Moore, T., Norman, P., Harris, P.R. and Makris, M. (2006) Cognitive appraisals and psychological distress following venous thromboembolic disease: an application of the theory of cognitive adaptation. Social Science and Medicine, 63 (9). pp. 2395-2406. ISSN 0277-9536Full text not available from this repository.
Venous thrombosis is a common and life-threatening disease that has received little attention in health psychology. The present study applied the theory of cognitive adaptation (TCA) to examine patients’ reactions to venous thrombosis. Patients (N=123) aged 16–84 recruited from anticoagulation units in the north of England completed measures of TCA constructs (meaning, mastery, self-esteem and optimism) and various outcome variables (anxiety, depression, thrombosis worries and quality of life) within 1 month of their thrombosis. The TCA explained large and significant amounts of variance in the outcome variables. In line with expectations, mastery, self-esteem and optimism were associated with positive adjustment. However, meaning was associated with elevated levels of distress. The results are discussed in relation to the search for meaning and the use of different control strategies in the early phases of adaptation to thrombosis.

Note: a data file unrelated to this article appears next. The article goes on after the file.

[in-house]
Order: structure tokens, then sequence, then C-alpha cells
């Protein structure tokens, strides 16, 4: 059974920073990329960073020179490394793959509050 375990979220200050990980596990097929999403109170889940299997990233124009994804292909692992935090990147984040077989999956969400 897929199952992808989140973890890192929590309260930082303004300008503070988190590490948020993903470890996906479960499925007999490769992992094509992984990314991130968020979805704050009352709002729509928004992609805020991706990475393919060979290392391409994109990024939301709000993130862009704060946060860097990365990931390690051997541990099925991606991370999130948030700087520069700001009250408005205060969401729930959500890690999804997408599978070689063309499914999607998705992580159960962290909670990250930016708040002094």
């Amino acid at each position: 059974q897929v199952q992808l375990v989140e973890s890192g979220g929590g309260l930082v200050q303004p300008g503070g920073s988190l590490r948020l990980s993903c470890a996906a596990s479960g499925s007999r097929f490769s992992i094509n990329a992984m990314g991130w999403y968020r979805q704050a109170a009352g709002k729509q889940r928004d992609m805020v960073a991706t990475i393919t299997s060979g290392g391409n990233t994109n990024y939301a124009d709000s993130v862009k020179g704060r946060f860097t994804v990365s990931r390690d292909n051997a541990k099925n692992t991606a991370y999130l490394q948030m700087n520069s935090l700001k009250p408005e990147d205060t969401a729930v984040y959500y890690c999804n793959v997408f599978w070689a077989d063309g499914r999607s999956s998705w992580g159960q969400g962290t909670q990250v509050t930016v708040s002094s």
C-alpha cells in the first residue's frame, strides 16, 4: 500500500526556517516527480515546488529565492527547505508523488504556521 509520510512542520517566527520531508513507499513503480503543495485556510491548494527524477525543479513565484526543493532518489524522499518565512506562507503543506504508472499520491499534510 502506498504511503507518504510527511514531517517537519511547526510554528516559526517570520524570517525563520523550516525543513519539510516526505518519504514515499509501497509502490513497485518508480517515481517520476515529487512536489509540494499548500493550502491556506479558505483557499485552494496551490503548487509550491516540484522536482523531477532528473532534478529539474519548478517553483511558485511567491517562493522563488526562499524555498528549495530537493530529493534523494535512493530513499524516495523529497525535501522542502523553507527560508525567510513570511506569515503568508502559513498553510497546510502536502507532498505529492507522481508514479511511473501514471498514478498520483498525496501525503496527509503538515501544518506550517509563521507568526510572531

|Keywords:||Venous thrombosis; Cognitive adaptation; Depression; Anxiety; Quality of life|
|Academic Units:||The University of Sheffield > Faculty of Science (Sheffield) > Department of Psychology (Sheffield)|
|Depositing User:||Miss Anthea Tucker|
|Date Deposited:||20 Oct 2009 10:13|
|Last Modified:||20 Oct 2009 10:13|
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